The decision by Navistar International Corporation to close its foundry in Brookville Road, Indianapolis raises the whole question of ‘make or buy’.
Taken to its limit, Troy Clarke, the company’s chief executive officer, might for a moment, mull the possibility that Navistar should end all engine production and eventually source all it engines outside.
Cost-benefit analysts will be aware of the manufactured cost of every Navistar engine – and prices paid for engines bought in.
In the Class 8 truck sector, it is difficult for the outside observer to ascertain the true level of bought-in engines from third parties like Cummins Inc.
The level of activity is imprecise to say the least. Freightliner, part of Daimler North America Trucks, itself part of Daimler AG, for example is rumoured to make between 30 and 40 per cent of its own engines ‘in house; through Detroit Diesel Corporation, based in Detroit, Michigan, using components shipped in from Mannheim in Germany. The company, which also makes axles, transmissions, safety systems and telematics, builds 13-, 15- and 16-litre diesel engines for heavy duty trucks.
The balance of engines used by Freightliner for Class 8 vehicles is derived from Cummins in Columbus, Indiana, principally the ISX15 and to a lesser extent the ISX12.
Volvo Powertrain, part of Volvo Trucks has an engine plant in Hagerstown, Maryland, which makes D11, D13 and D16 diesel engines as well as I-Shift automated manual transmissions (AMT). This former Mack Trucks engine plant could be sourcing some 30 per cent of Volvo’s and Mack’s Class 8 diesel engine requirements, with the balance of 70 per cent sources from Cummins.
Paccar, the last of the major North American Class 8 truck producers, aside from Navistar International, is thought to make only one-tenth of its own engines – the MX13, developed originally by Daf in the Netherlands
Paccar has taken the subject of in-house engine building serious with a new engine manufacturing facility in Columbus, Mississippi. This new engine plant is rated to feature state-of-the-art CNC tooling in both machining and assembly processes. Paccar engineers argue that this provides the extremely tight tolerances necessary today in all manufacturing operations to meet emissions requirements. Engineers note too these processes result in reliable, long-lasting engines with industry leading design life. The plant however was late in coming on stream.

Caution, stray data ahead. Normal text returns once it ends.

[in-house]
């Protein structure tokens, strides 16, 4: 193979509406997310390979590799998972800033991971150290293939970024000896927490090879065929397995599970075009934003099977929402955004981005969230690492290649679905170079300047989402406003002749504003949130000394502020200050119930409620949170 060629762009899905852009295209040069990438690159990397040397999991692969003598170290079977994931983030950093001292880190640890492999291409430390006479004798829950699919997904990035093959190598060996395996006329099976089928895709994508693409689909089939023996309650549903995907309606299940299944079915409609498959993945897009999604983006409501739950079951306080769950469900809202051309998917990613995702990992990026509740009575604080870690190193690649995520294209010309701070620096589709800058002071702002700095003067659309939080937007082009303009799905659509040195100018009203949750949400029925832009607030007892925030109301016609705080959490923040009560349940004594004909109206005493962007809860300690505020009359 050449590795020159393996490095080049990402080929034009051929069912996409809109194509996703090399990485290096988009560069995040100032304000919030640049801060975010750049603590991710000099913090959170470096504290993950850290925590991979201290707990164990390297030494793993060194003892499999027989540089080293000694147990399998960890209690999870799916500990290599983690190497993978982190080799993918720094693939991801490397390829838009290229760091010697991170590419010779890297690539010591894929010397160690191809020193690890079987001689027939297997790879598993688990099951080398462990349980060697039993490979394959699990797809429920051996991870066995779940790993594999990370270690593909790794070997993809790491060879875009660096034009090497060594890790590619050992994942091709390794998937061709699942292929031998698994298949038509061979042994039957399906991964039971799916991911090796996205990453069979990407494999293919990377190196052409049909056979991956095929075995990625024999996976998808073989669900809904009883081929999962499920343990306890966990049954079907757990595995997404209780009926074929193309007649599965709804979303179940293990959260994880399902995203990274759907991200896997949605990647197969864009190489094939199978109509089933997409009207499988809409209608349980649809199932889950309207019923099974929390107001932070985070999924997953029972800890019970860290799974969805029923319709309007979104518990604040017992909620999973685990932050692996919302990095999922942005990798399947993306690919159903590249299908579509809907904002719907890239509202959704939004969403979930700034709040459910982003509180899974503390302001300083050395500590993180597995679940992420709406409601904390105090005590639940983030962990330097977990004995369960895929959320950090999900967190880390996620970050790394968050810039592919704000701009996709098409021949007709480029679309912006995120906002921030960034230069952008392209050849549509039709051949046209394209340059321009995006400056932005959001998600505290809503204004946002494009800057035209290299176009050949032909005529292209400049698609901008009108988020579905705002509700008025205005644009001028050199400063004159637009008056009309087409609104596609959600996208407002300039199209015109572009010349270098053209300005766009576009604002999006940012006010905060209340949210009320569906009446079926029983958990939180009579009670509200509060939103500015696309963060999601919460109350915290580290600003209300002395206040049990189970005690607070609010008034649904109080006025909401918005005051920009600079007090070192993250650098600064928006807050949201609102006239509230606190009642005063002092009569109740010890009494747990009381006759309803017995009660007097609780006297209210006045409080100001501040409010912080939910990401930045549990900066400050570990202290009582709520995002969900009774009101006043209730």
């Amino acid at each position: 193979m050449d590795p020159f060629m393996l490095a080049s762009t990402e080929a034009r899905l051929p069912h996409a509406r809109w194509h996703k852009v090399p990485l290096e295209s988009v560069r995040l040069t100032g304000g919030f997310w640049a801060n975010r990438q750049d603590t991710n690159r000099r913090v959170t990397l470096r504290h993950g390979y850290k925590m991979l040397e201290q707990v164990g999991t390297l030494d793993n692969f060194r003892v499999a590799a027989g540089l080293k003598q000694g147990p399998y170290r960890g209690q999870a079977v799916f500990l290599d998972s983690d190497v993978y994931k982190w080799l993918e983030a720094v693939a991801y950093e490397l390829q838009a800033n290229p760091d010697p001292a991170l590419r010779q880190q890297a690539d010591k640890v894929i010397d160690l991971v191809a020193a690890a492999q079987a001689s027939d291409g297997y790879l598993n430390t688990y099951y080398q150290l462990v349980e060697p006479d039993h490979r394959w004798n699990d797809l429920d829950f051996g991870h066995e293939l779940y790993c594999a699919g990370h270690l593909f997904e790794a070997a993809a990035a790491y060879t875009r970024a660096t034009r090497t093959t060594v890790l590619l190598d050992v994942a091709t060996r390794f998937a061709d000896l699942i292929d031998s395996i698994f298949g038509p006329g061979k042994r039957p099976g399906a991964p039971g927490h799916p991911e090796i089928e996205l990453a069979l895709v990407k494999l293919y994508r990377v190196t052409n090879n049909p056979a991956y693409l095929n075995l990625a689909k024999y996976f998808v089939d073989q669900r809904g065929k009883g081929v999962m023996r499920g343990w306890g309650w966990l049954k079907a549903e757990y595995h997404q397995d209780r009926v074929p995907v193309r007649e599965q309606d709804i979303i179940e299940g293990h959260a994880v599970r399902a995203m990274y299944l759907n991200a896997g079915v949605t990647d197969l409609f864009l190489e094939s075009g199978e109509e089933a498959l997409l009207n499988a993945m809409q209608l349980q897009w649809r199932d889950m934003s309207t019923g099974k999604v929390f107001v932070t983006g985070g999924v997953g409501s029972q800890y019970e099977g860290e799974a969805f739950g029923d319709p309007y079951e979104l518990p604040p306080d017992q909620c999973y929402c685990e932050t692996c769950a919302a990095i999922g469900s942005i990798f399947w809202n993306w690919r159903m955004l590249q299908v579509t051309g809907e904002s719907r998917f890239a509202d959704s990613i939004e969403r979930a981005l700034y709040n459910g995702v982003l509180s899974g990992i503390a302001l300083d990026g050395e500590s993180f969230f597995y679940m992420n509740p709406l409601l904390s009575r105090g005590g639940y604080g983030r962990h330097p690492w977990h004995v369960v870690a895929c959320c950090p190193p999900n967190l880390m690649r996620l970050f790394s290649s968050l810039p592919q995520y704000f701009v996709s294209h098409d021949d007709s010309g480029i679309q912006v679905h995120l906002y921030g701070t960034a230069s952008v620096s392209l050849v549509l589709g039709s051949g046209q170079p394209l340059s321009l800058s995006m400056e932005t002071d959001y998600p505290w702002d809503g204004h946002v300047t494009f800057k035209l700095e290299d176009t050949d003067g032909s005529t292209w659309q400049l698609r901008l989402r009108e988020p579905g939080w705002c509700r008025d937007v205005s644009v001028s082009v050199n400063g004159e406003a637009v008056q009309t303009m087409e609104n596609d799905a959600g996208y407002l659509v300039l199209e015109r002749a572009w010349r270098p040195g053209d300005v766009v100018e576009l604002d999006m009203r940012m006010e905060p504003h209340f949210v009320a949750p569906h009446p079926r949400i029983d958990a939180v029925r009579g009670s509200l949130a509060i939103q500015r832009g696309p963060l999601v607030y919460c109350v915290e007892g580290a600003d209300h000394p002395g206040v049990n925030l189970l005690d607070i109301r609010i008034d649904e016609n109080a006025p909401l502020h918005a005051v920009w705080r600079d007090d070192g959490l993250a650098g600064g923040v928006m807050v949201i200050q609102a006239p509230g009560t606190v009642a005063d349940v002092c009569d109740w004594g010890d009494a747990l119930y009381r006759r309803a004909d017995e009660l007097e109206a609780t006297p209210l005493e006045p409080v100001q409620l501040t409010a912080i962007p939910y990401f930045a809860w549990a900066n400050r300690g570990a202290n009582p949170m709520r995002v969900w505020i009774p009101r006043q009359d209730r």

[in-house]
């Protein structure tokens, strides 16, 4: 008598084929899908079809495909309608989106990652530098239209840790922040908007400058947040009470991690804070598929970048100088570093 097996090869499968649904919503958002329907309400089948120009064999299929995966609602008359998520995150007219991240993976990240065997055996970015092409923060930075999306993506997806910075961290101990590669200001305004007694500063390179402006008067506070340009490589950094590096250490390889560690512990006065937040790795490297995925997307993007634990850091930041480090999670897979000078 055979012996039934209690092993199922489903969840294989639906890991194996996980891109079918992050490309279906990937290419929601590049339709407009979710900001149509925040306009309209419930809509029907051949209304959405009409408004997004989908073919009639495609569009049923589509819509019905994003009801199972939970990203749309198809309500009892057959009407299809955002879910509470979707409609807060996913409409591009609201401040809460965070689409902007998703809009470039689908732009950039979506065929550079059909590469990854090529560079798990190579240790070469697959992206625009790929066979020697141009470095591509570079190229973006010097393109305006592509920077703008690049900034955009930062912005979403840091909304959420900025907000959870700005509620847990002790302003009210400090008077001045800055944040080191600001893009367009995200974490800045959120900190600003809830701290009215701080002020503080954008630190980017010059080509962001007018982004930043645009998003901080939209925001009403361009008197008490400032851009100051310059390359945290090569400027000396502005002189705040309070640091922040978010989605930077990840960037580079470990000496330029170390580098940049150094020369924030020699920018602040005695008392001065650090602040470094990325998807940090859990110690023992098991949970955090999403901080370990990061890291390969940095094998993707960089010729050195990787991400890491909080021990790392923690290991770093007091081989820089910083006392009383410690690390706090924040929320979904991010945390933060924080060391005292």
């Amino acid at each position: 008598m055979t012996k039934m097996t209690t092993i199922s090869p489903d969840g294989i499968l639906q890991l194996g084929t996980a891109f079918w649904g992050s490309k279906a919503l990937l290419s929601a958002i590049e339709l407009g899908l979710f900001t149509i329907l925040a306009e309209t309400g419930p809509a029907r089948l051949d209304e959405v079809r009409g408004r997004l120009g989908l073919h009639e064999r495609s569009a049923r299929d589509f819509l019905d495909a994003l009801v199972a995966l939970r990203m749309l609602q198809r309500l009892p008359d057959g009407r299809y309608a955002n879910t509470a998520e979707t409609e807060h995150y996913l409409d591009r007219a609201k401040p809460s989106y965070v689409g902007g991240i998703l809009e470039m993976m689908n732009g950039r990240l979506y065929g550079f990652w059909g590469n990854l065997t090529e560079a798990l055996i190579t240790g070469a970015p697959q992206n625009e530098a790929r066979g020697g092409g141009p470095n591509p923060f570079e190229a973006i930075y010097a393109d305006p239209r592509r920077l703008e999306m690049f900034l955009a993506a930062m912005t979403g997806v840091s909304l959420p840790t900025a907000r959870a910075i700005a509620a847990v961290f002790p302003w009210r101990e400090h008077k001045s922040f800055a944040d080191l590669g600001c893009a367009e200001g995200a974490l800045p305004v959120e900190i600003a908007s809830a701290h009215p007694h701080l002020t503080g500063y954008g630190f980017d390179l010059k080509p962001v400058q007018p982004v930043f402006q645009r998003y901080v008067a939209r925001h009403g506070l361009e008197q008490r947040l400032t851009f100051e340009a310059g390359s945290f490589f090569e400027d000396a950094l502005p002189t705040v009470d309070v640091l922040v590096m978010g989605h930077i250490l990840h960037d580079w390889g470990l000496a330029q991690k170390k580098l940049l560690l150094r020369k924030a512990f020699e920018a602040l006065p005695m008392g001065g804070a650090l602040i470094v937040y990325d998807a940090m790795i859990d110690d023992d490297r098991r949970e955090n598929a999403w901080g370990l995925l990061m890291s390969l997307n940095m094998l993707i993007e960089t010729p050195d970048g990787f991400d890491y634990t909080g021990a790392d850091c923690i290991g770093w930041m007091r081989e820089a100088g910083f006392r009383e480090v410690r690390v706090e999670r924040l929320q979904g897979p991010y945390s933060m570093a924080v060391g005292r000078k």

Built on 242 acres of land with 125,000 square feet of laboratory space, there is also a technical centre that offers a facility to test engine and vehicle integration, 24 hours a day, seven days a week. A high-speed test track as well as a durability test track allows Paccar to thoroughly evaluate components and systems.
However, notwithstanding this investment, the balance of engines for Paccar Class 8 trucks is sourced from Cummins.
So is it possible in future that Navistar could outsource all its engines for Class 8 trucks? This would make it highly dependent on Cummins; the truck-makers might not be keen to rely on one source of supply.
If it did happen however, it would, intriguingly, go directly against the current trend to greater vertical integration set by its three competitors.
Although Navistar’s MaxxForce 11 and 13 diesels are based on European MAN designs, it is understood that ongoing technical cooperation between the German company and Navistar is now practically non-existent. So if Navistar wanted to shutter its Huntsville, Alabama engine plant and curtail production of the MaxxForce 11 and MaxxForce 13 diesels in favour of power units from Cummins, it is unlikely there would be a squeak from MAN, which would have little or no involvement.
Even several years ago, Navistar powertrain engineers were happy to ‘go their own way’, reluctant to listen to engineering advice from their MAN colleagues at the Munich headquarters, and Nuremberg where MAN engines are manufactured.
At least Navistar and Paccar use engines in North America with compacted graphite iron (CGI) block.
Meanwhile, on a different front, Navistar’s lightest truck is the TerraStar, a class 5 vehicle built at the company’s Blue Diamond Escobedo facility in Mexico.
This vehicle, an ex-Blue Diamond product, is powered by what Navistar classifies as its MaxxForce 7 engine (referred to elsewhere on the Navistar website as the N7). This engine is, to all intents and purposes, the same up-to-300bhp 6.4-litre V8 ‘PowerStroke’ unit previously supplied to Ford.
No optional engine is listed on the website, although the Cummins’ 6.7-litre ISB diesel would offer equivalent performance. It does however raise the question: being a longer, narrower I-6 unit would fit under the TerraStar’s hood? The ISB diesel is already an option in the slightly heavier-duty DuraStar, so both commercially and politically the precedent is set.
In view of the Indianapolis foundry closure in 2015, is it possible the 6.7-litre V8 MaxxForce 7 which prompted the initial – and expensive – spat with Ford, will be cancelled before too long? Is it already on Troy Clarke’s shopping list?
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